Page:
My attention was recently drawn to an article written by one Nitrav Partel, a former Research Analyst – Global Economy and Development on the World Bank’s report on Electricity Access in sub-Saharan Africa (SSA). The report itself is dated 29th March 2019 and stresses on the importance of electricity for emerging technologies that affect all aspects of our lives. It also contained a sobering warning: “The current number of people without electricity will continue with Africa’s population boom”.
The report portrays 4 “boxes” which indicate varying levels of access to electricity in sub-Saharan Africa, ranging from below 25% (first box) to the fourth box that represents access of above 75%. The majority of SSA countries fall within the first and second boxes. There are 8 countries including Cote d’Ivoire, Nigeria and Senegal in the third box and only 6 countries in the fourth box (75% access to electricity): in alphabetical order, Cabo Verde, Gabon, Ghana, Mauritius, Seychelles and South Africa. Let’s note that Cabo Verde, Mauritius and Seychelles are small island nations, and only Mauritius’ population is over a million.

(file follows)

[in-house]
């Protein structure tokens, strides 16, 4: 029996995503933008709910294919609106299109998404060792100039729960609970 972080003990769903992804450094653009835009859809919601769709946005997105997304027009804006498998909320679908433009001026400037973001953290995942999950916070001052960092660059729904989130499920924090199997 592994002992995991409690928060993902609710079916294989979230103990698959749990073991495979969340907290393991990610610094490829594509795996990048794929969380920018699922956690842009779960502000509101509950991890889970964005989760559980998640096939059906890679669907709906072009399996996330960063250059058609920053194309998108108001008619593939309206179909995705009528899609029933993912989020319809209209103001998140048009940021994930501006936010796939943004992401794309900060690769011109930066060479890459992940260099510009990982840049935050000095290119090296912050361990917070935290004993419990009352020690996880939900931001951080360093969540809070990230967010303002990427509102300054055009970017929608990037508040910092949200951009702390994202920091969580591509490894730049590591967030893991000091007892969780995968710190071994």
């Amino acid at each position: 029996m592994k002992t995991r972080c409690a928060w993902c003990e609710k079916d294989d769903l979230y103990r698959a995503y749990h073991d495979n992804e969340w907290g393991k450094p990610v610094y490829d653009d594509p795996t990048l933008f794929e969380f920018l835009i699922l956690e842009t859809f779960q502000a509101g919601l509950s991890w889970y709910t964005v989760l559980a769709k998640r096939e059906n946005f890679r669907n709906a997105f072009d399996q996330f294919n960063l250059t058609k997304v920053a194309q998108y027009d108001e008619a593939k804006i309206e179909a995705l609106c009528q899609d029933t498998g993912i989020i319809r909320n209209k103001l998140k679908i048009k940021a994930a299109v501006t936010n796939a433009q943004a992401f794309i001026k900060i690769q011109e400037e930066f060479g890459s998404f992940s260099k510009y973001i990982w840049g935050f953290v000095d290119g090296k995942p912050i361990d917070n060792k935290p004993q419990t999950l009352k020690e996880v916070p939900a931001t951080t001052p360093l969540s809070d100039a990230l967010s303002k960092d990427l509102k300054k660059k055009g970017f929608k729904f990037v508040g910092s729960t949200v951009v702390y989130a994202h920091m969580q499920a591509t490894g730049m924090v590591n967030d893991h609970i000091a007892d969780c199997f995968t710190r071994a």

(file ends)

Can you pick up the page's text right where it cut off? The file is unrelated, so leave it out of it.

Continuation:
Electricity consumption per capita (ECPC) is often used to measure the quality of life in a nation. If this measure is applied to the same 6 top countries, their ECPCs (without the unit’s ‘kWh’) reads as follows: Ghana (305), Cabo Verde (778), Gabon (1084), Mauritius (1978), Seychelles (3436) and South Africa (3787). What is more, the abysmal ECPC value of 305kWh for Ghana, a middle-income country, is the highest in the ECOWAS region.
A few weeks after studying this report, I zoomed into the Ghana Economic Forum event and was drawn by the comment that Ghana is using less and less electricity because of high tariffs and low economic growth. My search also confirmed that Ghana’s generating capacity is two times higher than peak demand and that Ghana pays a huge amount of money for unused power annually.
Posted on the Website by the World Bank around 2002/2003